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From Clinic to Community: Population Health Focus Strengthens

Published Date:

Written by Karen Carlson
Photographed by Jason Johnson

Published in Aspects Magazine, Winter 2018 (41-1)

Between birth and age 3, a child’s brain undergoes an impressive amount of change.  The brain doubles in size in its first year, and by age three, it reaches 80 percent of its adult volume. This period of a child’s life is the most important for brain development—and it has inspired a new project from SIU Medicine’s Office of Population Science and Policy.

Called “Little Leaps,” the program, under way at Hillsboro Area Hospital, strives to increase parent engagement. One part of the program provides parents with bags filled with toys, games and activities. “At home, we do this instead of turning on the TV. You can learn and play with your kids,” said parent Meghan Maretti, who has two children in the program.

“I love how Little Leaps is educating not only the community, but the parents too, to give us the information and education we need to reassure us. It reiterates what I’m doing at home,” said Brooke Lang, another parent of two. “It gives me confidence that I’m doing the right thing and headed in the right path. The security of knowing my daughter is getting it here, and at home, gives me confidence that she is one step ahead of the other kids.”

Little Leaps is just one effort of the growing Office of Population Science and Policy (OPSP), led by Sameer Vohra, MD, JD, ’11. OPSP celebrated its one year anniversary last fall.

SIU Medicine joins a select number of US medical schools that have formal offices aimed to provide solutions to population health challenges. The creation of OPSP is the latest indicator of the strengthening direction of the “service” mission of SIU School of Medicine.

The medical school was founded to address the health care needs of a specific population – a unique mission among medical schools. “Our historic identity is the 66-county population of central and southern Illinois,” notes Jerry Kruse, MD, MSPH, dean and provost. “In the past few years, we have brought that into even clearer focus by designing programs aimed to improve the health of populations, not just the people who ask for care, but finding the people who need care.”

“We used to treat people who came to see us in the clinics,” adds Janet Albers, MD, professor and chair of the Department of Family Medicine. “But now, we are actively working with whole communities to improve their health.” The need is critical. According to the 2016 County Health Rankings, 22 of the 25 counties with the worst health outcomes in Illinois are in SIU SOM’s service region.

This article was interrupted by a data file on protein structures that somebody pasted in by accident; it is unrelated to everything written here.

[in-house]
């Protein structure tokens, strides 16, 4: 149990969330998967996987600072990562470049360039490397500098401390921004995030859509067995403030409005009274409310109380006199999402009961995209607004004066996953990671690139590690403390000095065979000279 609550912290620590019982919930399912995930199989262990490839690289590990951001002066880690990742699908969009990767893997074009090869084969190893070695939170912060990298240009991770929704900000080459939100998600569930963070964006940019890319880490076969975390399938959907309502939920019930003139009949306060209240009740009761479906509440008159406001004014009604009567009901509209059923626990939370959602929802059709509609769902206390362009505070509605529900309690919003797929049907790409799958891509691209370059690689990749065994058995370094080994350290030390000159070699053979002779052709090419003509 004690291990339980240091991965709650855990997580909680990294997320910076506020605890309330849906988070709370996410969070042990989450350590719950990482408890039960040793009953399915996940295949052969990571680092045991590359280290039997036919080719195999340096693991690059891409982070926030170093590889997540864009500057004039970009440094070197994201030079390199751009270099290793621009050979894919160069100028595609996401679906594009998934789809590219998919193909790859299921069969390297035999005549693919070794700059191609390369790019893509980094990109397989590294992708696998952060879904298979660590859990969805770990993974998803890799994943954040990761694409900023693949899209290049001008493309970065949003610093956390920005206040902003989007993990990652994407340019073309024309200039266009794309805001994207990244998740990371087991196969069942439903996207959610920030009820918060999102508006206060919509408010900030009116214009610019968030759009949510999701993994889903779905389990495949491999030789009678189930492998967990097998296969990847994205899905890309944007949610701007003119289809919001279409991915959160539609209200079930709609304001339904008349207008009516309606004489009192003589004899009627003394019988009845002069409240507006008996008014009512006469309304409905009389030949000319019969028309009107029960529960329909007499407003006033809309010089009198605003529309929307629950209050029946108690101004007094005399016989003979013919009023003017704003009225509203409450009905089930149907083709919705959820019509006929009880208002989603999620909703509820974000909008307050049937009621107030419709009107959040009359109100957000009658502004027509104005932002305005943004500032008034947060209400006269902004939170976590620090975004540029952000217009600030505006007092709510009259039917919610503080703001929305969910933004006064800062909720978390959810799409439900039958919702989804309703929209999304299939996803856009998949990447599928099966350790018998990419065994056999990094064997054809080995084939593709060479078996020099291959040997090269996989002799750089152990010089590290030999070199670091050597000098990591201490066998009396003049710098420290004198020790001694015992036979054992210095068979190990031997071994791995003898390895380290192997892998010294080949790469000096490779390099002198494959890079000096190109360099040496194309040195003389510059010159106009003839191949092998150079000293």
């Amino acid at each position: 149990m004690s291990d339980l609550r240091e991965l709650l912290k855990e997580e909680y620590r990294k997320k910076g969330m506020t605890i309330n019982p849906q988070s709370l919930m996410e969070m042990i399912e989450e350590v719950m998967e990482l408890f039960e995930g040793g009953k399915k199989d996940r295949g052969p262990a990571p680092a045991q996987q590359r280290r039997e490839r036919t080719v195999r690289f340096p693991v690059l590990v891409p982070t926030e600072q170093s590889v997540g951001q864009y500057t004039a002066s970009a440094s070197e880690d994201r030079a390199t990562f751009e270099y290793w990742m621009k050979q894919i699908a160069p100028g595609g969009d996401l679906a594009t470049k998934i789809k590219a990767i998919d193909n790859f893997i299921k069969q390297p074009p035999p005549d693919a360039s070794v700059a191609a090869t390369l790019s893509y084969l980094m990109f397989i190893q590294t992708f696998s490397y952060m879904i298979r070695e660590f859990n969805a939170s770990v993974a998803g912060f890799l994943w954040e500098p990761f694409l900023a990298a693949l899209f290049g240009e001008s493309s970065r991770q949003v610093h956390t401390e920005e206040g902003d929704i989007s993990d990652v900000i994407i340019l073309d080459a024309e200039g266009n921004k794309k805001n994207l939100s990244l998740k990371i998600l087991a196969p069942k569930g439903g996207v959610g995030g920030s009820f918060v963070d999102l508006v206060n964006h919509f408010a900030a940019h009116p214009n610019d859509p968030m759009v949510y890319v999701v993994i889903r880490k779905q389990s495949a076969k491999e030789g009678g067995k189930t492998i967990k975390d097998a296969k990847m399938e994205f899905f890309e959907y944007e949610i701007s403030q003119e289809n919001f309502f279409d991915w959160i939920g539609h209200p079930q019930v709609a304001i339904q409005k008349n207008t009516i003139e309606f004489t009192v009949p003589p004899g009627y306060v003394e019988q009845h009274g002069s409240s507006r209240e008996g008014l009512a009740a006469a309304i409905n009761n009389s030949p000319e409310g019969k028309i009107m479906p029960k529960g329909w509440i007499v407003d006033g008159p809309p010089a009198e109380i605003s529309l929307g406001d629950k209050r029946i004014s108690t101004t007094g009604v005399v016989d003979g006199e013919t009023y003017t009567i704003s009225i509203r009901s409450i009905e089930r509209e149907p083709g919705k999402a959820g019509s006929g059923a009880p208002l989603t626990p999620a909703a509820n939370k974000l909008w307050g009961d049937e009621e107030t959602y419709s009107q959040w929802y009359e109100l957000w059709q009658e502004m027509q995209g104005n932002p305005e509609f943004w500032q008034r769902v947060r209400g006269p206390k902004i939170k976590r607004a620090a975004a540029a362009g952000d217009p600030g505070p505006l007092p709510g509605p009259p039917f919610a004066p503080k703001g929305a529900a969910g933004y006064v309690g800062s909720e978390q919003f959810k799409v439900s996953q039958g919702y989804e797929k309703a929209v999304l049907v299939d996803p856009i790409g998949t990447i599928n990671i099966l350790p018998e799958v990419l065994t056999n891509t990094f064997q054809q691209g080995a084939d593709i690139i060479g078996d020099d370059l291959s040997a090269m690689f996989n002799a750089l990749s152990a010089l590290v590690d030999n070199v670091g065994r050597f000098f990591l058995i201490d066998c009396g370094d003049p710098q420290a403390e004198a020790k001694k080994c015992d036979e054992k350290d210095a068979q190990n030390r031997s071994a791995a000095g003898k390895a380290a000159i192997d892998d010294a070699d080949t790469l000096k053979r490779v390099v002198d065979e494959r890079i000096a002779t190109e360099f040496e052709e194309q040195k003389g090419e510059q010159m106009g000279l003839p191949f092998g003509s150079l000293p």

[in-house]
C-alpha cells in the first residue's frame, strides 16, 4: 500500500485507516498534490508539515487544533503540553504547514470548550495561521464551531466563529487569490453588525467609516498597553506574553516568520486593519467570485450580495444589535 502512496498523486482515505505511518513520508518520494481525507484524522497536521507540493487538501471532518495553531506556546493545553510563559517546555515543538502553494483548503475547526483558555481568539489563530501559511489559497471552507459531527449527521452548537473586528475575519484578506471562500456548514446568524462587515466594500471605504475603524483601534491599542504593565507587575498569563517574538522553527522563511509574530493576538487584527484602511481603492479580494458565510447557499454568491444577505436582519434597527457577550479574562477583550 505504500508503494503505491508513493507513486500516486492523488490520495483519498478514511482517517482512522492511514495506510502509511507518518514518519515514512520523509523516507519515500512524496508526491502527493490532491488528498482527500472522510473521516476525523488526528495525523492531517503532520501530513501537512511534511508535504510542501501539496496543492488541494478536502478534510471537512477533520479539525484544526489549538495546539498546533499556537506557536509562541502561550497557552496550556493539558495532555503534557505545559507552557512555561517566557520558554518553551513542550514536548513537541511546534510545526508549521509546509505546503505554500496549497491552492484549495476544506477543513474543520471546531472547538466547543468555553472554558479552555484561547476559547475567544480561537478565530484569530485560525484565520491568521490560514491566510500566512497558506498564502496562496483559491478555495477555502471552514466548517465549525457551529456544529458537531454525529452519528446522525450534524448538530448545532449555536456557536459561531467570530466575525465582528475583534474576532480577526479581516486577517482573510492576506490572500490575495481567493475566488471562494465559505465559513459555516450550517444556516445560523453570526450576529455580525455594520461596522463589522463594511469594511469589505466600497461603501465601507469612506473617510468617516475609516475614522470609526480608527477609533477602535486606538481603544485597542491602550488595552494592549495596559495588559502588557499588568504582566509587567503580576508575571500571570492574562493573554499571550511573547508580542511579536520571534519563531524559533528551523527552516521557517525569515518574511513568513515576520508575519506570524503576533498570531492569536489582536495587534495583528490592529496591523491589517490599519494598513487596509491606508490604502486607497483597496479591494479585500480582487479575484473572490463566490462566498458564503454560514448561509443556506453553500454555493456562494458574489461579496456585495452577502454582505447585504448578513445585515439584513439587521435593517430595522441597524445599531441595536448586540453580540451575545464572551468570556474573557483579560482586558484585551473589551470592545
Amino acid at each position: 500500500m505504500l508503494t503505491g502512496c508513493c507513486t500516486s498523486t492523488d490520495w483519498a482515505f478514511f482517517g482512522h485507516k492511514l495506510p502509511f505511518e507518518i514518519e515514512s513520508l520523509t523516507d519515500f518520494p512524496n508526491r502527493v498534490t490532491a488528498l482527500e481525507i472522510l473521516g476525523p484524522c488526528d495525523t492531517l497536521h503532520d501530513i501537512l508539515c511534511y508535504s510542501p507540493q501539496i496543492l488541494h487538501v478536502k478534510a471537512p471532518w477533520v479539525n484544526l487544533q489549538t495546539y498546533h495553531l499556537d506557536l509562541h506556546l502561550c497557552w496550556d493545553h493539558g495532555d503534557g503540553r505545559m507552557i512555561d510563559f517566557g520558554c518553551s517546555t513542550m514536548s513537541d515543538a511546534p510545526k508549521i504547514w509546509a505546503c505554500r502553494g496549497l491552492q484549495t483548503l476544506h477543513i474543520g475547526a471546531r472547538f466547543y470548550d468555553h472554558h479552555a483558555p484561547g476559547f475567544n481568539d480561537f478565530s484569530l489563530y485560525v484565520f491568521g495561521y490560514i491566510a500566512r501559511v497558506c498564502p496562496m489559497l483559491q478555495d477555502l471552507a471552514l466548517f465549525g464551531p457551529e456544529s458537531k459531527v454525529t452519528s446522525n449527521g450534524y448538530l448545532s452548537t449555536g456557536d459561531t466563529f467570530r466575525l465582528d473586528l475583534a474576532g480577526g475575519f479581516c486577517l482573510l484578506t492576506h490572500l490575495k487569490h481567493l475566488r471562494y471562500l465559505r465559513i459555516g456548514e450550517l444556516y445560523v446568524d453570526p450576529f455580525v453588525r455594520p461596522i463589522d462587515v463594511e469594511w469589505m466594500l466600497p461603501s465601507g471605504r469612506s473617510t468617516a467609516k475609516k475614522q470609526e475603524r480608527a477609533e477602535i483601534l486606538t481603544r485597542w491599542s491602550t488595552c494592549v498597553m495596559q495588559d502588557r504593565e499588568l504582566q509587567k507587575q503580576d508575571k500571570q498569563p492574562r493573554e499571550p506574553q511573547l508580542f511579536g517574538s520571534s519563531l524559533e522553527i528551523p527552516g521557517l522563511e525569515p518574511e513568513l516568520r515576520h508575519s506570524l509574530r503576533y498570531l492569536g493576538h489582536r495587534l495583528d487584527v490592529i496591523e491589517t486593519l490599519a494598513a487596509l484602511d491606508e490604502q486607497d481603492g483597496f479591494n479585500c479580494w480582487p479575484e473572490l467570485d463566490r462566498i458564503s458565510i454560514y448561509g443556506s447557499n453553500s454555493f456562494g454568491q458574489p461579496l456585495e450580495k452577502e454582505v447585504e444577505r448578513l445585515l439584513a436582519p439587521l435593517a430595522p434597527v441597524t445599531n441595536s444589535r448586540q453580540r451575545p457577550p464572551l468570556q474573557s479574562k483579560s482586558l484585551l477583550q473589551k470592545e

Long-established offices such as the Office of Regional Programs (ORP) and Family and Community Medicine, along with newer offices such as Population Science and Policy, topped with a plethora of new and innovative programs, are bringing SIU SOM’s population-focused mission to the forefront.

These efforts address the social determinants of health – the factors of life that contribute to disease that include education, socioeconomic status, health behaviors and home and community environments. According to the Robert Wood Johnson Foundation and the CDC, these conditions make up around 80 percent of health outcomes. “Our goal in medicine is to make our patients as healthy as possible,” Dr. Vohra says. “As we continue to learn more about the defining role social determinants play in an individual’s health, it our responsibility as a profession to better understand, discover, and devise strategies to address them.”  


Little Leaps is one example of the focus OPSP is bringing to improve quality of life and health for children.

The Little Leaps program provides training in parent engagement. It also provides interventional resources if a developmental delay is discovered in the children from ages birth to 51/2. The program will track the same group of 75 children at Hillsboro Area Hospital’s day care over the next two to three years. “We can learn more about how to help them with early success and figure out what more interactive and play-based activities families need,” says Jeanne Koehler, PhD, OPSP’s social innovation director and assistant professor of medical education. “We can get in there and give them more activities and more things to learn that strengthen those areas. We try to capitalize on that fast-growing brain so it can have a lasting impact.”

Sheri Reynolds, the day care coordinator, says Little Leaps is bringing a lot to the program and has potential beyond the day care. “Once the research is in, we will be able to share it with others in the community.”

Rex Brown, president of Hillsboro Area Hospital, says the partnership with the medical school, along with support from the Hillsboro Hospital’s Foundation, is making a difference for his community. “Youth programs like ‘Little Leaps’ help us partner with others and connect with families.”

The baby-brain development effort is in partnership with Office of Regional Programs, which has additional outreach offices in Canton, Mattoon and Carbondale.